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Opinions July 29, 2013

July 29, 2013
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Indiana Court of Appeals
Robert L. Murray v. State of Indiana (NFP)
45A05-1205-PC-274
Post conviction. Affirms COA’s memorandum decision. Grants Murray’s petition for a rehearing to address the two omitted issues regarding false testimony. Concludes the testimony was not false and the court’s omitted reference to Murray’s final motion to amend his petition is immaterial and, therefore, not a basis for relief.

Jay B. Stokes v. State of Indiana (NFP)
43A03-1302-CR-45
Criminal. Affirms in part, reverses in part and remands for further proceedings the judgment of the trial court. Concludes the lower court acted within its discretion in imposing an aggregate term of 50 years but that it abused its discretion in merging Stokes’ Class B felony unlawful possession of a firearm by a serious offender conviction into the habitual offender determination. In a dissent, Judge Patricia Riley concludes the trial court abused its discretion in increasing Stokes’ habitual offender enhancement from 20 years to 30 years.  
 

The Indiana Supreme Court and Tax Court posted no opinions by IL deadline. The 7th Circuit Court of Appeals posted no Indiana decisions by IL deadline.
 

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  1. I gave tempparry guardship to a friend of my granddaughter in 2012. I went to prison. I had custody. My daughter went to prison to. We are out. My daughter gave me custody but can get her back. She was not order to give me custody . but now we want granddaughter back from friend. She's 14 now. What rights do we have

  2. This sure is not what most who value good governance consider the Rule of Law to entail: "In a letter dated March 2, which Brizzi forwarded to IBJ, the commission dismissed the grievance “on grounds that there is not reasonable cause to believe that you are guilty of misconduct.”" Yet two month later reasonable cause does exist? (Or is the commission forging ahead, the need for reasonable belief be damned? -- A seeming violation of the Rules of Profession Ethics on the part of the commission) Could the rule of law theory cause one to believe that an explanation is in order? Could it be that Hoosier attorneys live under Imperial Law (which is also a t-word that rhymes with infamy) in which the Platonic guardians can do no wrong and never owe the plebeian class any explanation for their powerful actions. (Might makes it right?) Could this be a case of politics directing the commission, as celebrated IU Mauer Professor (the late) Patrick Baude warned was happening 20 years ago in his controversial (whisteblowing) ethics lecture on a quite similar topic: http://www.repository.law.indiana.edu/cgi/viewcontent.cgi?article=1498&context=ilj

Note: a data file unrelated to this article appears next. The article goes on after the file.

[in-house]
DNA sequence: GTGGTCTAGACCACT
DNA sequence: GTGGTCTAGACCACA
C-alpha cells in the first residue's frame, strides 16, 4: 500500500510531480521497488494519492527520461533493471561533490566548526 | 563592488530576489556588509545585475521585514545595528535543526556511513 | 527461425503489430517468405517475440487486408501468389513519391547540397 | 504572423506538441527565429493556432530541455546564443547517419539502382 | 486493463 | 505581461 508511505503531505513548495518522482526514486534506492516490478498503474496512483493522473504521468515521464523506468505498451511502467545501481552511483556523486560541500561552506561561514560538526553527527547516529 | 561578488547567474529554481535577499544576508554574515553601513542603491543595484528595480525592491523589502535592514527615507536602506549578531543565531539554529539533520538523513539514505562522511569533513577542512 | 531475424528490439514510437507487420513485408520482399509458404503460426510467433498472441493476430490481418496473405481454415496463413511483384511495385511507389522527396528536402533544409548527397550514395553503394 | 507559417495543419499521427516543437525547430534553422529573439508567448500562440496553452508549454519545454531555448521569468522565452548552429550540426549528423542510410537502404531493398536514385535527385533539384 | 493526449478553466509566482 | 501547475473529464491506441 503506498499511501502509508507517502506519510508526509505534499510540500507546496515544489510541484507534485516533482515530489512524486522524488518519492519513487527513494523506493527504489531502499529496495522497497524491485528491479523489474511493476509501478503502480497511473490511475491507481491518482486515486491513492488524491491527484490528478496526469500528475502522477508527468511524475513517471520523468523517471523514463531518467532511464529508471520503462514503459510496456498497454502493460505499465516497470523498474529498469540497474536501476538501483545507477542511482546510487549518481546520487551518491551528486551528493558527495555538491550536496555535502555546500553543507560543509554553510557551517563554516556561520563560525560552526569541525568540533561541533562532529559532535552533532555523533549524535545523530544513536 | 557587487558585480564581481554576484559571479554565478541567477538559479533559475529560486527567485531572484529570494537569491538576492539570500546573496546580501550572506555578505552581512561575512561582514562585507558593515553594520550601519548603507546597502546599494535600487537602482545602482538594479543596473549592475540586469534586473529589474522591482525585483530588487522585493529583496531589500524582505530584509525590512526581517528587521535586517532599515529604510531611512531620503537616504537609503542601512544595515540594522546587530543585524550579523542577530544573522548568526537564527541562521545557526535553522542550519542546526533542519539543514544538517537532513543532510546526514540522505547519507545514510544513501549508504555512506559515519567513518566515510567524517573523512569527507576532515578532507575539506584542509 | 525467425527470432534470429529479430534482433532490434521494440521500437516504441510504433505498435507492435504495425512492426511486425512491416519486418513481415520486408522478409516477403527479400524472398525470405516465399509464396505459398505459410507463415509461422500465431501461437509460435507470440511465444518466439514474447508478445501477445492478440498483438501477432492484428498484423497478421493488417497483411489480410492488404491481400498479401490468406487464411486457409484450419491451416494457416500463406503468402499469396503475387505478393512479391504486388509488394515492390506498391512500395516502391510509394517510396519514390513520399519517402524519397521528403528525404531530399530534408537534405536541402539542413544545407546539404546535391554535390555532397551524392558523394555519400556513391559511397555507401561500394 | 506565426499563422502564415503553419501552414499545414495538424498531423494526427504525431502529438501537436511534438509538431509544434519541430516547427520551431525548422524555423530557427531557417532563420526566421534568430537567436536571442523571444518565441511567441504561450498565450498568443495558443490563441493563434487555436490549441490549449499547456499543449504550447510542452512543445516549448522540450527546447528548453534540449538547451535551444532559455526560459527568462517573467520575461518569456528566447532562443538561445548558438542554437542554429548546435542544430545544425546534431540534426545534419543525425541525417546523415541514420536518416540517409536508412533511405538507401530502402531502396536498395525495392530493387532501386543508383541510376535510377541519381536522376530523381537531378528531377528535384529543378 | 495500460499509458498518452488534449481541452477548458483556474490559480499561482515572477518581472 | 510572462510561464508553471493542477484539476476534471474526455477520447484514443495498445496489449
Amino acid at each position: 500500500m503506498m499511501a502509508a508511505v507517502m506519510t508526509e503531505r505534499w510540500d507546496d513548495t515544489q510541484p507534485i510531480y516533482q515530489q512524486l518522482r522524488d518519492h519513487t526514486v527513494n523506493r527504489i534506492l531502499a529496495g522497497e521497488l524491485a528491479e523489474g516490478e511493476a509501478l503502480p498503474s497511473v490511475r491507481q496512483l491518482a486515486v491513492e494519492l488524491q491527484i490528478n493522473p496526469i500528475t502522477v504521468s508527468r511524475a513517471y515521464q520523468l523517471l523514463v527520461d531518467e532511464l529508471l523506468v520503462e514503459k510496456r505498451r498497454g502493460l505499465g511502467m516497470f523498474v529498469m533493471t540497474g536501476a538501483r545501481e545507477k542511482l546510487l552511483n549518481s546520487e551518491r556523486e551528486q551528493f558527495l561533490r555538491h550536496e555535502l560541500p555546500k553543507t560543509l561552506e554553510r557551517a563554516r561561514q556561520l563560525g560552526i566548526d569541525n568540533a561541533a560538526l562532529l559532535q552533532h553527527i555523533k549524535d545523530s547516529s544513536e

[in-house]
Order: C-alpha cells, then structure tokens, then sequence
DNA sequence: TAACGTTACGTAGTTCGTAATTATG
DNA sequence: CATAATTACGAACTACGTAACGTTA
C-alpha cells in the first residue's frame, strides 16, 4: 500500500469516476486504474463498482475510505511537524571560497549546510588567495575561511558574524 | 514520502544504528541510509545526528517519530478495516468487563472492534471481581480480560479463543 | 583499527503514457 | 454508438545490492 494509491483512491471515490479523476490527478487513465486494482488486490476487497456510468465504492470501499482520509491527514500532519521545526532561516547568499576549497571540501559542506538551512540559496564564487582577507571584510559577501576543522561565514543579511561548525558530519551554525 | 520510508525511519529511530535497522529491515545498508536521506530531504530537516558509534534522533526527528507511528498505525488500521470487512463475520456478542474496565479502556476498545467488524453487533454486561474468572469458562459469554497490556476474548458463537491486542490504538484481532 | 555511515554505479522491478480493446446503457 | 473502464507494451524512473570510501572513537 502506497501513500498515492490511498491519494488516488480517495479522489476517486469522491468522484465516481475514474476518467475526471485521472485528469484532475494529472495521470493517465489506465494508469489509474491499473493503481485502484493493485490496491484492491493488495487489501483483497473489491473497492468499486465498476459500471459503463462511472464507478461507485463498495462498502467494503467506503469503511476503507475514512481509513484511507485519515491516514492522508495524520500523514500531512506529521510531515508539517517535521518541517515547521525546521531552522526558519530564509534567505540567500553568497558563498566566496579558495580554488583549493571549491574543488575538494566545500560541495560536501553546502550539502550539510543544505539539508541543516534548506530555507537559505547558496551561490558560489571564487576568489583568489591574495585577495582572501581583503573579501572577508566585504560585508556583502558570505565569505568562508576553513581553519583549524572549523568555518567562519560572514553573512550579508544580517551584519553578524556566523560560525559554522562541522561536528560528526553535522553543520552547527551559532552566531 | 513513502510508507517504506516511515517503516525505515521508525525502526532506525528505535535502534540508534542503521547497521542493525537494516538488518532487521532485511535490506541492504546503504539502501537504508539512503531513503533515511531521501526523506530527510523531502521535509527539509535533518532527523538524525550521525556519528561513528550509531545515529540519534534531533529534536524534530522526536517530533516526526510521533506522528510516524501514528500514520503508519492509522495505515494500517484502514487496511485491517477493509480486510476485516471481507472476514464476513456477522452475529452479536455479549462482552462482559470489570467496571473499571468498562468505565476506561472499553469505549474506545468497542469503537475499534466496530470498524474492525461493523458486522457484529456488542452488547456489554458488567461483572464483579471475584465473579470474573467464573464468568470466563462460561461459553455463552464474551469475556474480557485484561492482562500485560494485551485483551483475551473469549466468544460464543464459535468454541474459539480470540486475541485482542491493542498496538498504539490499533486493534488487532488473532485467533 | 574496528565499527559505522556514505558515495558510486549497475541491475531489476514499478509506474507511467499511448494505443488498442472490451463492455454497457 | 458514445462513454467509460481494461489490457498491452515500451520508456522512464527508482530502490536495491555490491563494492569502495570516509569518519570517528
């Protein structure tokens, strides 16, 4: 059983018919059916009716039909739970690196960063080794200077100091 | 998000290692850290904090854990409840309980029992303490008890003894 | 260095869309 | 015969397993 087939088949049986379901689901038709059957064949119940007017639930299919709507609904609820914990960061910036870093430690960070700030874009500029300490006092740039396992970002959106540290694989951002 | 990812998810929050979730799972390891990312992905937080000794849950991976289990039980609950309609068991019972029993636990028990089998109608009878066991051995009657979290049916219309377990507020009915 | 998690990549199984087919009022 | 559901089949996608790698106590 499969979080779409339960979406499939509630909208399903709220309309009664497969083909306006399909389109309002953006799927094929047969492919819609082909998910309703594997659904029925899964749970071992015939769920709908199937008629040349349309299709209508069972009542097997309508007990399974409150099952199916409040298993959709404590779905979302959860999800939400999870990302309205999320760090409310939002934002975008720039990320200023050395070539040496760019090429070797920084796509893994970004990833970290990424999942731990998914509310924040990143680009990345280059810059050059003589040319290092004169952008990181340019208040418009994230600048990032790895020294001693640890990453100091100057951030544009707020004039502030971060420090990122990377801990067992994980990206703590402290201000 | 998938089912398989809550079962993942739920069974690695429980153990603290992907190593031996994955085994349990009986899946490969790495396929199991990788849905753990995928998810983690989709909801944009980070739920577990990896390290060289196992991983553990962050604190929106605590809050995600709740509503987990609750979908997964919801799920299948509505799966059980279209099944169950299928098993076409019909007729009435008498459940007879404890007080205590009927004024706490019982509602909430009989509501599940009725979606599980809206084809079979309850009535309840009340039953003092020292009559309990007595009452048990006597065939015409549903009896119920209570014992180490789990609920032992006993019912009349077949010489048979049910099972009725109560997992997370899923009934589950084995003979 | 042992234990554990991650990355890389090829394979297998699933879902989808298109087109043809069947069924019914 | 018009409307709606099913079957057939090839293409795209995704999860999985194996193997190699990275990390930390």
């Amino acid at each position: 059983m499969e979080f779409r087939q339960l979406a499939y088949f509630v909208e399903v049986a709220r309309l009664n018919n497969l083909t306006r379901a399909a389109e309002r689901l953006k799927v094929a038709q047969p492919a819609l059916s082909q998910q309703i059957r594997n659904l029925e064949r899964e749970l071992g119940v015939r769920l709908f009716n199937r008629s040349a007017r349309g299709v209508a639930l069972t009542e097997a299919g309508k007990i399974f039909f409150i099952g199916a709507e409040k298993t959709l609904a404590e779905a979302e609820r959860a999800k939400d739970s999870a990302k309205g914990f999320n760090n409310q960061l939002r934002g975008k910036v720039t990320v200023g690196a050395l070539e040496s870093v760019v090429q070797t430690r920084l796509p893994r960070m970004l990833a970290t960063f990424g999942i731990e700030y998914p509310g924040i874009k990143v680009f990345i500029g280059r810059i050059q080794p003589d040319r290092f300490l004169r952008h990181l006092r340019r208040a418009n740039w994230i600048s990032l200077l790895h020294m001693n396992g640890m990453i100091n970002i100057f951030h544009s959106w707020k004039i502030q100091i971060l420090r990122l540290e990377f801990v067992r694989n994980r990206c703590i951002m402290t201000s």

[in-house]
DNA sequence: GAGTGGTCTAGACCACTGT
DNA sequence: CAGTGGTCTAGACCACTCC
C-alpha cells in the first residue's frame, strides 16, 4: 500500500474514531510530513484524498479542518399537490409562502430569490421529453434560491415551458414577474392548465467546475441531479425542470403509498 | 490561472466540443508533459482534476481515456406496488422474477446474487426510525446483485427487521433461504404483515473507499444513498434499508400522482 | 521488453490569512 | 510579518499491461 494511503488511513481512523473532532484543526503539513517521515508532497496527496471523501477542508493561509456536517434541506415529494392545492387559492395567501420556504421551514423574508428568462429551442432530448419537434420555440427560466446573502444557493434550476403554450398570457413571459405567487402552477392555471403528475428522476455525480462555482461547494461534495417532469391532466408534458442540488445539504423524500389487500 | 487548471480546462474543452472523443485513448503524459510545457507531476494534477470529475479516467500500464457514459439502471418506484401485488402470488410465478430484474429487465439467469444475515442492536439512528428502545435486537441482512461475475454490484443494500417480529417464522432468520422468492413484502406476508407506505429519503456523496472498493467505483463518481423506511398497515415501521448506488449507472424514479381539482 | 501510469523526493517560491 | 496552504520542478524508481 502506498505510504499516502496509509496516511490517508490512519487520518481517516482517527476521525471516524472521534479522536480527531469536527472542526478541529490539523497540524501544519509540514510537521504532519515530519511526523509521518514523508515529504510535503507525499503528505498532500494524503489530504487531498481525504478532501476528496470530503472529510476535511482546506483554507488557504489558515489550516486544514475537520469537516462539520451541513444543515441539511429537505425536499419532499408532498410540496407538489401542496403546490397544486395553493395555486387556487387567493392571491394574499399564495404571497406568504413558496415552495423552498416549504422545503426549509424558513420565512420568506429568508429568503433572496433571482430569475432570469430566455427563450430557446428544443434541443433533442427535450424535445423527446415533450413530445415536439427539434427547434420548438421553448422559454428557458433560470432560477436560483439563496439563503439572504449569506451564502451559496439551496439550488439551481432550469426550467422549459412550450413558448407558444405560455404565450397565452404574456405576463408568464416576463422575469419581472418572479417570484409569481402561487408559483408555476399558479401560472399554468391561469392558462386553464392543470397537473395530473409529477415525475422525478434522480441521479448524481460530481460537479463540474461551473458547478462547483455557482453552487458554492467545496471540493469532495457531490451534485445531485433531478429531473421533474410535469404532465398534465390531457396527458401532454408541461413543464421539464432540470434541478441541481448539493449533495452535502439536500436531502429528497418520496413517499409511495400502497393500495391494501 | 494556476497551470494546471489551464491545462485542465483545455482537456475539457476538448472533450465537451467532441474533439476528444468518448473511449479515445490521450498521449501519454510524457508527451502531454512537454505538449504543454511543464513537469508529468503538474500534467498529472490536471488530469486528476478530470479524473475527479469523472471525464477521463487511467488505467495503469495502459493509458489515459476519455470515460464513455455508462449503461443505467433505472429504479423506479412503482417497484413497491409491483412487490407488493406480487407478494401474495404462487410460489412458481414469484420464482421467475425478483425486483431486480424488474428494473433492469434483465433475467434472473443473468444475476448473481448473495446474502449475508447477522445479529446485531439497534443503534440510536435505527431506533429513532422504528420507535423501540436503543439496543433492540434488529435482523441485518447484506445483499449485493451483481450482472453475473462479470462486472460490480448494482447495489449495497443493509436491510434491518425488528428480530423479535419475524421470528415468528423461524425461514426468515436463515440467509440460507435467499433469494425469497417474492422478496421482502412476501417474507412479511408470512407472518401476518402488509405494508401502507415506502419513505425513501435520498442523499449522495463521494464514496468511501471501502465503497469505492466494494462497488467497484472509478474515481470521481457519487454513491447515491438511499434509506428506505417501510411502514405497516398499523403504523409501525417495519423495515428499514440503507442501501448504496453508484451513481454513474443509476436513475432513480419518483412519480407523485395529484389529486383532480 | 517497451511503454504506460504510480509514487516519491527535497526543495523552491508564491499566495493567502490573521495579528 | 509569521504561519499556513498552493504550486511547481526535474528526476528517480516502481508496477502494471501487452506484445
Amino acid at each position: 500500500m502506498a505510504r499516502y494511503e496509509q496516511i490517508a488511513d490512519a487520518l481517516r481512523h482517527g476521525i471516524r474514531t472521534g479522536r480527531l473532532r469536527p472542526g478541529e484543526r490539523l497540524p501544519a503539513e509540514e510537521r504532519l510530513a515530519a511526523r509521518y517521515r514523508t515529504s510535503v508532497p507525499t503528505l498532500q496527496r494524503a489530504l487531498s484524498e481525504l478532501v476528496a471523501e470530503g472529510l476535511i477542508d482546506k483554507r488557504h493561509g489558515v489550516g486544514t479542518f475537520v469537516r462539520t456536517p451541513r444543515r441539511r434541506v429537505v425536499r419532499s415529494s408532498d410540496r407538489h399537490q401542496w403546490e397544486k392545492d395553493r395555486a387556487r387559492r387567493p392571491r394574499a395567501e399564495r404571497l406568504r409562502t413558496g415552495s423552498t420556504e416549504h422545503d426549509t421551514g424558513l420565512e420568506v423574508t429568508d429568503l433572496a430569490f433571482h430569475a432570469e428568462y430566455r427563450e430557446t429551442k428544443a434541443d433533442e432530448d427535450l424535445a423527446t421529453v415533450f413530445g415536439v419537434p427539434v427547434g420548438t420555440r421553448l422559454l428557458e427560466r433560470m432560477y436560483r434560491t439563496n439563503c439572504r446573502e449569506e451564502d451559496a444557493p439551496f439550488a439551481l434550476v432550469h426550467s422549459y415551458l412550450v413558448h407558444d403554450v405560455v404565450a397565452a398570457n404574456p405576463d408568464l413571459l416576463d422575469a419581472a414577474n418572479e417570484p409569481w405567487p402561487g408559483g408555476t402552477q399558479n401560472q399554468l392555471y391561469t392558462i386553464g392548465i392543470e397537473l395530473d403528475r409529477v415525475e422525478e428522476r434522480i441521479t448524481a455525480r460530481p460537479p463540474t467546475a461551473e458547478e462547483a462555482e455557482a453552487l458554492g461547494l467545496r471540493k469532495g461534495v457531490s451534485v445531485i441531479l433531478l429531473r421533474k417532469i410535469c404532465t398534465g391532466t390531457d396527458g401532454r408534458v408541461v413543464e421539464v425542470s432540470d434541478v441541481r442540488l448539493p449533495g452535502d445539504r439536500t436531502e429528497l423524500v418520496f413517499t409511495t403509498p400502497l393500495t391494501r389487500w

3. I have a case presently pending cert review before the SCOTUS that reveals just how Indiana regulates the bar. I have been denied licensure for life for holding the wrong views and questioning the grand inquisitors as to their duties as to state and federal constitutional due process. True story: https://www.scribd.com/doc/299040839/2016Petitionforcert-to-SCOTUS Shorter, Amici brief serving to frame issue as misuse of govt licensure: https://www.scribd.com/doc/312841269/Thomas-More-Society-Amicus-Brown-v-Ind-Bd-of-Law-Examiners

  4. Here's an idea...how about we MORE heavily regulate the law schools to reduce the surplus of graduates, driving starting salaries up for those new grads, so that we can all pay our insane amount of student loans off in a reasonable amount of time and then be able to afford to do pro bono & low-fee work? I've got friends in other industries, radiology for example, and their schools accept a very limited number of students so there will never be a glut of new grads and everyone's pay stays high. For example, my radiologist friend's school accepted just six new students per year.

  5. I totally agree with John Smith.

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